A. Quinton — Aug. 28th 2010
Mattel’s new “Monster High” dolls are your typical Bratz-style teen divas, but as the name indicates, they’re also monsters. All the usual suspects are represented, including a werewolf girl named Clawdeen Wolf. So we’ve got another toy franchise that seems geared towards training 10-year-old girls to be rail-thin airhead fashionistas… but by making these dolls monsters, is Mattel is also saying “it’s okay to be different”? Perhaps! In a recent LA Times article, Mattel Brands general manager Tim Kilpin said “They’re fun characters to build a world around. Who doesn’t feel like a freak in high school? It started with that universal truth.” Okay, so there’s some positive empathy, which seems promising… but now read Clawdeen’s bio. Am I crazy, or does it only mention her monstrous aspect in neutral or negative terms? This line is particularly worrisome: “Plucking and shaving is definitely a full time job but that’s a small price to pay for being scarily fabulous.” In other words, “I am different and unique, but through constant painful effort I can change myself to fit in.” Great. Picture Clawdeen locked in the bathroom, shaving her legs and crying, “Ginger Snaps” style. Hurry, Clawdeen! If you do a good job and get all that icky hair off, your friends will still like you, and then you can get back to your favourite activities– “shopping and flirting with the boys!” Nice work, Mattel.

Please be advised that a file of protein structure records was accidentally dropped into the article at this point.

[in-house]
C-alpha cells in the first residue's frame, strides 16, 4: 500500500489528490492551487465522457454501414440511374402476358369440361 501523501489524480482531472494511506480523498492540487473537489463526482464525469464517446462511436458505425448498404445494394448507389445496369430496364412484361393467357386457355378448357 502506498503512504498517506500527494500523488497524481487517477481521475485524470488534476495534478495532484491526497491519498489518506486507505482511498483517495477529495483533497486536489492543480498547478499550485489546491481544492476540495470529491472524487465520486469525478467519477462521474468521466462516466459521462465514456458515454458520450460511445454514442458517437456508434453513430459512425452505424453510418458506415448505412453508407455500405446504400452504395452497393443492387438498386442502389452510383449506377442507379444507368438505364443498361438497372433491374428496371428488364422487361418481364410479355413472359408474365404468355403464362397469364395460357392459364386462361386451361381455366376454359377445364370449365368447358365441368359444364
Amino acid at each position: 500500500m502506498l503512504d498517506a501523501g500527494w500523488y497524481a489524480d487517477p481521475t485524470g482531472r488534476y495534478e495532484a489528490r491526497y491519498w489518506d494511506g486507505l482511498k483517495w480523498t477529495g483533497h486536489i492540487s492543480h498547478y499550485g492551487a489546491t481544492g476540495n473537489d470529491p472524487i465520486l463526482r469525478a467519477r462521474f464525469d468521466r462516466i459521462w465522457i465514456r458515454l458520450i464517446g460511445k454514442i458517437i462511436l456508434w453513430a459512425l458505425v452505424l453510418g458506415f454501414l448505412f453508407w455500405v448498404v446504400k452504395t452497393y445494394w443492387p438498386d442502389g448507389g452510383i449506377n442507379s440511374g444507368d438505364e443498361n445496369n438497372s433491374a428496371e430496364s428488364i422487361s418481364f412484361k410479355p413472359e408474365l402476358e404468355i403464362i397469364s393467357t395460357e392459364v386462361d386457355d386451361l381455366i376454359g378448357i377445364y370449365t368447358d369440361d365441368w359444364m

There’s a great post about Clawdeen and Monster High at the She-Wolf blog that’s well worth reading, especially if you love to get annoyed about children’s toys like I do!